Thu, Apr 30 at 7 p.m. | 75 minutes | BYOB!
Olios: Drop-in classes led by professors
New York City is seeing a surge of housing justice organizing, spurred by the social and economic impacts of the pandemic. In March, tenants successfully won a 90 day eviction moratorium. And, calls for rent cancellation, bolstered by militant tactics, like rent strikes, are intensifying. The foundation for all this activity are grassroots coalitions, organized fairly recently to respond to specific housing and anti- displacement issues, including strengthening the State’s rent regulation system and resisting Amazon’s plans to develop a headquarters in Long Island City, Queens. Contemporary calls for housing justice are also rooted in a much longer movement history, from turn of the century rent strikes intertwined with Jewish working-class anarchism and socialism, to anti-austerity neighborhood struggles of the late 1960s, intertwined with the Black freedom struggle and Puerto Rican liberation. Still, New York remains a profoundly unjust and segregated place, with real estate capital shaping the economy, politics, and urban planning.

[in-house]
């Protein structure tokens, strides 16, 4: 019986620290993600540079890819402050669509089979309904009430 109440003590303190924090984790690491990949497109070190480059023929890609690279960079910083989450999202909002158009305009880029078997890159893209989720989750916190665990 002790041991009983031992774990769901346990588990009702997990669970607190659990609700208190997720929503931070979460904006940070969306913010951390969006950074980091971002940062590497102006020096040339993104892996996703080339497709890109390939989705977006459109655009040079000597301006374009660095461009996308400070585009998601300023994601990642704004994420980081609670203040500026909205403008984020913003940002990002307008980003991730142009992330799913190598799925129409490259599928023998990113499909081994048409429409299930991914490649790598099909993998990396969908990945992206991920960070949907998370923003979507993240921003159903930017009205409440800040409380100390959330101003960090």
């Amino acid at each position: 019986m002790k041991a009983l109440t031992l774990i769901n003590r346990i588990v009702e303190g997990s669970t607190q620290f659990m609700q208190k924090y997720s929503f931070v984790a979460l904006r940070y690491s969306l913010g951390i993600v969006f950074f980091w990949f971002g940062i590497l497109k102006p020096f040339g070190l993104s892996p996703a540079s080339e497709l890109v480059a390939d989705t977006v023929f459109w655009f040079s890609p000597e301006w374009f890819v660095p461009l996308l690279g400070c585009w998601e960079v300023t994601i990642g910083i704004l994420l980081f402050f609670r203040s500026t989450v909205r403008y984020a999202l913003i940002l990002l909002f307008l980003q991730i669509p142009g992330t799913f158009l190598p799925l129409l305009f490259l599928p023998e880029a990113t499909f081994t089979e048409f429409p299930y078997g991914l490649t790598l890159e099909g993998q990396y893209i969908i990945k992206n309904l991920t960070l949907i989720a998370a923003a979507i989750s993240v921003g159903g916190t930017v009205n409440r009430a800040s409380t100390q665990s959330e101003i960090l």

In this Olio, we will examine the state of housing justice in New York City. We will first explore the immediate responses to the pandemic, including goals like the cancellation of rent, and tactics, like rent strikes. We will then look to recent history, specifically the fight for stronger rent regulation, to explore the complexity of the housing landscape of New York. Is there a unified housing movement? How do organizers fighting for change in the city influence state-level policies? Are electoral successes enough? From there, we will look to the future, and draw out connections to broader visions of housing decommodification. We will explore the national Homes Guarantee platform, which has shaped Democratic presidential candidates’ housing platforms, including Bernie Sanders’ Housing for All proposal. We will also examine Moms 4 Housing’s successful takeover of a property held vacant by a predatory real estate company in Oakland, a step toward the group’s larger vision for ending homelessness. Given where we are now, can we envision a future where every New Yorker has a safe, comfortable, and dignified place to live?
Oksana Mironova is a housing policy analyst with the Community Service Society of New York. She writes about cities, urban planning, housing, and public space.
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